Partnerships

Limited Liability Partnerships

The key advantage of a LLP compared with a traditional partnership is that the members of the LLP are able to limit their personal liability if something goes wrong with the business, in much the same way as shareholders in a company have always been able to do. Of course anyone lending money to the LLP such as a bank may still require personal guarantees from the members, as they frequently do with shareholders in a company.

Where business owners have wanted to limit their personal liability in the past, they have normally set up companies and any profits made by those companies are subject to corporation tax. Dividends paid by the companies can then be taken as income of the shareholders. LLPs are taxed quite differently in that the profits are treated as the personal income of the members as if they had run their business as a partnership. The taxation of companies and partnerships is very different but taxation should not be the main consideration in choosing a business vehicle. We would be very pleased to discuss the impact in any particular case.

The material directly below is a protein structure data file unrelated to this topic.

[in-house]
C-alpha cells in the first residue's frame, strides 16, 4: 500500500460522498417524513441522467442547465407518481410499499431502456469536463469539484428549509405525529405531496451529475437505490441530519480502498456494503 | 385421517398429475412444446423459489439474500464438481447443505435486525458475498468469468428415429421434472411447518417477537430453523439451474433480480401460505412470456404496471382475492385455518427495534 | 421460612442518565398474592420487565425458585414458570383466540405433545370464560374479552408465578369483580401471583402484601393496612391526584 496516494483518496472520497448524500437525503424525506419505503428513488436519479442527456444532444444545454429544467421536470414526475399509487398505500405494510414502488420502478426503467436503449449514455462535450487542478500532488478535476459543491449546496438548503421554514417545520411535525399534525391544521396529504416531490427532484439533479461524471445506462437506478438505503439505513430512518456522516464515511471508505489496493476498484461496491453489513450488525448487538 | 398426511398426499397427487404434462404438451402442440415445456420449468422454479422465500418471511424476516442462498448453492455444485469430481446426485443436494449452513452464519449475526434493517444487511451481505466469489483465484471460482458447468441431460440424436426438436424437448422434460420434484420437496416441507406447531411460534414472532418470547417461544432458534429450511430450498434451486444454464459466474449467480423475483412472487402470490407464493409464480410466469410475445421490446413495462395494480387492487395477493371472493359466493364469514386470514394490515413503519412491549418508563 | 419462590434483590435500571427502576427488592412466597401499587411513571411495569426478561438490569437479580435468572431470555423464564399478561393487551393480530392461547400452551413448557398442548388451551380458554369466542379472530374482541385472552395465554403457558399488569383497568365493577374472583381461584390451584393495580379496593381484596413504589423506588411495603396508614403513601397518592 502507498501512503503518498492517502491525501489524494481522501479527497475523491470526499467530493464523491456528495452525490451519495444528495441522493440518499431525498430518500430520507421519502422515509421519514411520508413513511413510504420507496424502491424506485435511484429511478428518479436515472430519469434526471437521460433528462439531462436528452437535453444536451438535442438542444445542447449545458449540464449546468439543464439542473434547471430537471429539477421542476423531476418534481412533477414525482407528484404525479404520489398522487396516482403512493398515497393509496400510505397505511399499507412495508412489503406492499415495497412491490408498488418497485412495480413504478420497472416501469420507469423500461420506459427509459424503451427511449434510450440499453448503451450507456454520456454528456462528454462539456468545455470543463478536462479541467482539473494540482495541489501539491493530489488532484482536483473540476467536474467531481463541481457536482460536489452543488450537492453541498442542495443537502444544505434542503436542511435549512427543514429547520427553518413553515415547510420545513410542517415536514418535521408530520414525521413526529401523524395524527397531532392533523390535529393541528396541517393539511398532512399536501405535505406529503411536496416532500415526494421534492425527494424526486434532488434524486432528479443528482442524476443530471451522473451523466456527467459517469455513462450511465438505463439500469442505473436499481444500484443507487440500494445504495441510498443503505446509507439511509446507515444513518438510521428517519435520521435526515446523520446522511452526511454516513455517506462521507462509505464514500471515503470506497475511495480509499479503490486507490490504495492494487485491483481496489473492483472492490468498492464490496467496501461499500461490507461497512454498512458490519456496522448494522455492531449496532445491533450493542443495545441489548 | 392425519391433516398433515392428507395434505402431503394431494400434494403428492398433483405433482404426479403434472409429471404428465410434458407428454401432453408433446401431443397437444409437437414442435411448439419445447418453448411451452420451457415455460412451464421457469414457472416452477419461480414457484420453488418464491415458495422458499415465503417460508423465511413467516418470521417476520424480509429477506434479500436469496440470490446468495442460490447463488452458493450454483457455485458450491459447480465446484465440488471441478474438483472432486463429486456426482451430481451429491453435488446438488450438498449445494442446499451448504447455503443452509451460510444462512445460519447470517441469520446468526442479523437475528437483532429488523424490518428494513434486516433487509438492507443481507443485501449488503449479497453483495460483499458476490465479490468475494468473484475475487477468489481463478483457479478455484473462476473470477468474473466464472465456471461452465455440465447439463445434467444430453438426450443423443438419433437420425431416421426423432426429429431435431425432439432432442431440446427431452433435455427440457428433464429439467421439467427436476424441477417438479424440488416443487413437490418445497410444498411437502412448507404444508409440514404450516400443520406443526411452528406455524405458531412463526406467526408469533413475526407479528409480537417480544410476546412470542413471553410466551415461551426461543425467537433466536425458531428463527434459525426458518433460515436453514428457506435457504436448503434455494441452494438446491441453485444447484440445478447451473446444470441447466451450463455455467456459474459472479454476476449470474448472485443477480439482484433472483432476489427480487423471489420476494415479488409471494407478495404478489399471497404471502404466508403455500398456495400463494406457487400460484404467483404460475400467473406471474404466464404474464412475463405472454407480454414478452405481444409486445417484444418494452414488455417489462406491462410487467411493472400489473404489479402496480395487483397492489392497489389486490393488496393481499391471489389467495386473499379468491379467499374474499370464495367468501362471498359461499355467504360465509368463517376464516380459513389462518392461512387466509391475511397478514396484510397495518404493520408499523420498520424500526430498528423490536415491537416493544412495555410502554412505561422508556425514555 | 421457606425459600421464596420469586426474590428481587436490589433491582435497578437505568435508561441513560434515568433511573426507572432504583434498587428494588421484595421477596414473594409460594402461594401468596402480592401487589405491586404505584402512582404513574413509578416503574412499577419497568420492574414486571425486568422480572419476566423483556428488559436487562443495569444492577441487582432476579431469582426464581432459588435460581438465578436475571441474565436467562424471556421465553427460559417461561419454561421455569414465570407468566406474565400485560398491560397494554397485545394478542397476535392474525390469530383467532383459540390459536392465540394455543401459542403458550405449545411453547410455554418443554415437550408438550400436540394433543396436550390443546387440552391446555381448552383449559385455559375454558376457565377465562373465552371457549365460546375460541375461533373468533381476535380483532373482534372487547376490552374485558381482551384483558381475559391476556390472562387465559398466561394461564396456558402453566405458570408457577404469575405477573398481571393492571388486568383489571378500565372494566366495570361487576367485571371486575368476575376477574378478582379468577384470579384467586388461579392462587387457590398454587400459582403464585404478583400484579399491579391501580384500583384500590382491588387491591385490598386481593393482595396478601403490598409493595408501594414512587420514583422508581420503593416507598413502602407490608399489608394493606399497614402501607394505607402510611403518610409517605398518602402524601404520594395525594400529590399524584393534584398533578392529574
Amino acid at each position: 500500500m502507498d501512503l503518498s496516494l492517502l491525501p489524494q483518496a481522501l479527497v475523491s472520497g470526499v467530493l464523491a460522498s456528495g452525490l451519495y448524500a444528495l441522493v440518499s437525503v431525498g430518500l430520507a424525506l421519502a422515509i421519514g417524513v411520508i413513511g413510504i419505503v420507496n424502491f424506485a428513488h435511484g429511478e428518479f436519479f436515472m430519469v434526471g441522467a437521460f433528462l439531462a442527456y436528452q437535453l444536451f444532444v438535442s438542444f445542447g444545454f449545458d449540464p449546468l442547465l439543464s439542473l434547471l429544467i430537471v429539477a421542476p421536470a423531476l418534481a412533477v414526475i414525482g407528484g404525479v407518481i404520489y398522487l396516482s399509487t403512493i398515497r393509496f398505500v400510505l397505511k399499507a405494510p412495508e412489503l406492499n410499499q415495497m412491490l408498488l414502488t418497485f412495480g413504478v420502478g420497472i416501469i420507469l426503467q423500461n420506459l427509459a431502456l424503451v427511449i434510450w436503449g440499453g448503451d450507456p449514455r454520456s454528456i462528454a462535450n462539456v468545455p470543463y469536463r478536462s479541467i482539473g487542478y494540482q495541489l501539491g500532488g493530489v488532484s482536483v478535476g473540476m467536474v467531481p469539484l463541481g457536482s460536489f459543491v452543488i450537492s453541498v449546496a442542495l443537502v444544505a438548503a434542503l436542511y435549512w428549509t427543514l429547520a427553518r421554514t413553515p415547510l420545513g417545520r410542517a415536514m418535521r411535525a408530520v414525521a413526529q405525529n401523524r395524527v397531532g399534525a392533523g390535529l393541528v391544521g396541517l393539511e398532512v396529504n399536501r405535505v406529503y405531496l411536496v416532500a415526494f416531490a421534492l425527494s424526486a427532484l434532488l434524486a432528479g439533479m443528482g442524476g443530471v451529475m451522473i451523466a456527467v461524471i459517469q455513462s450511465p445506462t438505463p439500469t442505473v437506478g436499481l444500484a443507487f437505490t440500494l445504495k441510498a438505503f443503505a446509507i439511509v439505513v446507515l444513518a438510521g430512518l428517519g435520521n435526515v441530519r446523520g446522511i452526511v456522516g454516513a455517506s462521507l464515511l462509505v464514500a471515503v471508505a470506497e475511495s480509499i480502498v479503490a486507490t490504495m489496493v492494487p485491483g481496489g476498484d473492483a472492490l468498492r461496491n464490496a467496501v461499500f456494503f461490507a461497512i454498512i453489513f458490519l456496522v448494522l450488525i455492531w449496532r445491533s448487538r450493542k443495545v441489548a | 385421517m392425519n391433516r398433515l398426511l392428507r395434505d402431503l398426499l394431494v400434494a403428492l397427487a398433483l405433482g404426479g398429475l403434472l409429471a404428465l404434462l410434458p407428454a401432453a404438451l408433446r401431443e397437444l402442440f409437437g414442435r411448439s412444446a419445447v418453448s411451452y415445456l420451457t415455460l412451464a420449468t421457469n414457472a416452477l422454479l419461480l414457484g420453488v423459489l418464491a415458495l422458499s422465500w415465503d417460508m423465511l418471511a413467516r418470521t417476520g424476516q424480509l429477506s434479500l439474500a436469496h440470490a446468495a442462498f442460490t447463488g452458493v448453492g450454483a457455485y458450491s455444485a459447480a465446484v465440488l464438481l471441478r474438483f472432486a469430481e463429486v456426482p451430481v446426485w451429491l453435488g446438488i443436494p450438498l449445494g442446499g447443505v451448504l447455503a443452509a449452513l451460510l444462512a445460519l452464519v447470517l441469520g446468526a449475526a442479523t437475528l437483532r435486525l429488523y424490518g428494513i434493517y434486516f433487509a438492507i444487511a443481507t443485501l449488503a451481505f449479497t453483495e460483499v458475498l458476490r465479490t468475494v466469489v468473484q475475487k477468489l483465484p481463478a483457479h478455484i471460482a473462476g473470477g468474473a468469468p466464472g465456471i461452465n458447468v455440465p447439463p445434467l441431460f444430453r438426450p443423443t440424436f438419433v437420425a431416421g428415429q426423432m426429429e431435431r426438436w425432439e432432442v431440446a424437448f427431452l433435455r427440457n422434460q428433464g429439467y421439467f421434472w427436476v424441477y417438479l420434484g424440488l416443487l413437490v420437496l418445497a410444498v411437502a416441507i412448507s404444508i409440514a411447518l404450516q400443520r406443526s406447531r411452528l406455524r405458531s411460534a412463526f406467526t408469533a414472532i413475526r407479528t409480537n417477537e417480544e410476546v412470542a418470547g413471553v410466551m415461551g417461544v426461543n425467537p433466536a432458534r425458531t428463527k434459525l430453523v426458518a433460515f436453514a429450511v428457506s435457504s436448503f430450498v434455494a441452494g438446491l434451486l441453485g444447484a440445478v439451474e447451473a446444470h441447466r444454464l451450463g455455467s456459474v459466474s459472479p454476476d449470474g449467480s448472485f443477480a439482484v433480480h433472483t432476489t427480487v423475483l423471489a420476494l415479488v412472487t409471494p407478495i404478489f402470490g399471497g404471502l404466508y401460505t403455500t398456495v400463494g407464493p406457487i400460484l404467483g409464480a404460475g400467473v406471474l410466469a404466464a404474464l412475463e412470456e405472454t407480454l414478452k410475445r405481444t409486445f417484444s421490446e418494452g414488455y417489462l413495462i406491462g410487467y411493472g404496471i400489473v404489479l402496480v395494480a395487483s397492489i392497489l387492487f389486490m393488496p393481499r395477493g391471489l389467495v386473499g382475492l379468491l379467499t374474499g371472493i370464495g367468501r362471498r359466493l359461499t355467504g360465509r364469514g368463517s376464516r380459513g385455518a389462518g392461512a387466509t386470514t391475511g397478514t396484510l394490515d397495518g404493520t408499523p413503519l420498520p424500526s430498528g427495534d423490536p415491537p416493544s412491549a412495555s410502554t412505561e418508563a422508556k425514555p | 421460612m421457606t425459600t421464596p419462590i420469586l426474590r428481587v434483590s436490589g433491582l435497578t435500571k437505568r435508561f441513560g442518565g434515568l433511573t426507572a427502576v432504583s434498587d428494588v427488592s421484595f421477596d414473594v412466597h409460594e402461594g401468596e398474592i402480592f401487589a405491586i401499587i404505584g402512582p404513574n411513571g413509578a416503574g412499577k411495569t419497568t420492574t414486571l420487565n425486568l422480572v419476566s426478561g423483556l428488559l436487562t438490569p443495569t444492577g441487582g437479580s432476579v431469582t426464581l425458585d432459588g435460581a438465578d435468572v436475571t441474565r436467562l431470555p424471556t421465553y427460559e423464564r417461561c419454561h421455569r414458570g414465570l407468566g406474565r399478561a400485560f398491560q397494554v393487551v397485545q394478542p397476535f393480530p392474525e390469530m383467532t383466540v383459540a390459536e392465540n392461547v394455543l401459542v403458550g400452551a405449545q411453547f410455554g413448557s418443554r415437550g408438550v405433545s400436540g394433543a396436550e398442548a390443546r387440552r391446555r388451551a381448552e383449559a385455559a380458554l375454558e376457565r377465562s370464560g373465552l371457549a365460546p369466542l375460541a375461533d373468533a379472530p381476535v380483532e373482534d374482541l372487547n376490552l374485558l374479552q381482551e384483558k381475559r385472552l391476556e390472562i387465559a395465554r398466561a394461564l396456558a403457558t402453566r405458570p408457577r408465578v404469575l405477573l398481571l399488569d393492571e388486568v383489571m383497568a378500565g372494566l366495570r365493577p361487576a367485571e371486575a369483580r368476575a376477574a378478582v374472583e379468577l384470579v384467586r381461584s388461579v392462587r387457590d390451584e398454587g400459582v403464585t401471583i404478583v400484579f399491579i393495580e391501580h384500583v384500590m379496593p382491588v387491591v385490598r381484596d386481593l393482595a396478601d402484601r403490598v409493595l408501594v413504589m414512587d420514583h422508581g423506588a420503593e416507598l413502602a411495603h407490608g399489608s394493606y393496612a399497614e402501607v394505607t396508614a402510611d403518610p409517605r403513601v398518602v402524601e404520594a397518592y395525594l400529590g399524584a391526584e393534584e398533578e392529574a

LLPs will produce and publish financial accounts with a similar level of detail to a similar sized limited company and will have to submit accounts and an annual return to the Registrar of Companies each year. This publication requirement is far more demanding than the position for normal partnerships and some specific accounting rules (which have not yet been finalised) may lead to different profits from those of a normal partnership.

What liability might members of a LLP have if something goes wrong?

Because LLPs are completely new, there are no decisions yet by the courts where something has gone wrong. This is therefore a hard question to answer but it looks as if the following describes the position as most people understand it at present:

  • If, for example, a member of a LLP were to give bad advice to a client and the client suffered a loss as a result, the client may be able to take the LLP to court and be awarded appropriate compensation
  • It is possible that the member who actually gave the advice may also be required by a court to pay compensation to the client
  • It is however probable that any other members who were not directly involved in the advice will not have any personal liability. In a normal partnership it is quite possible that they would have had a personal liability.

It will still be essential for LLPs (and individual members) who might find themselves in this position to have suitable insurance cover.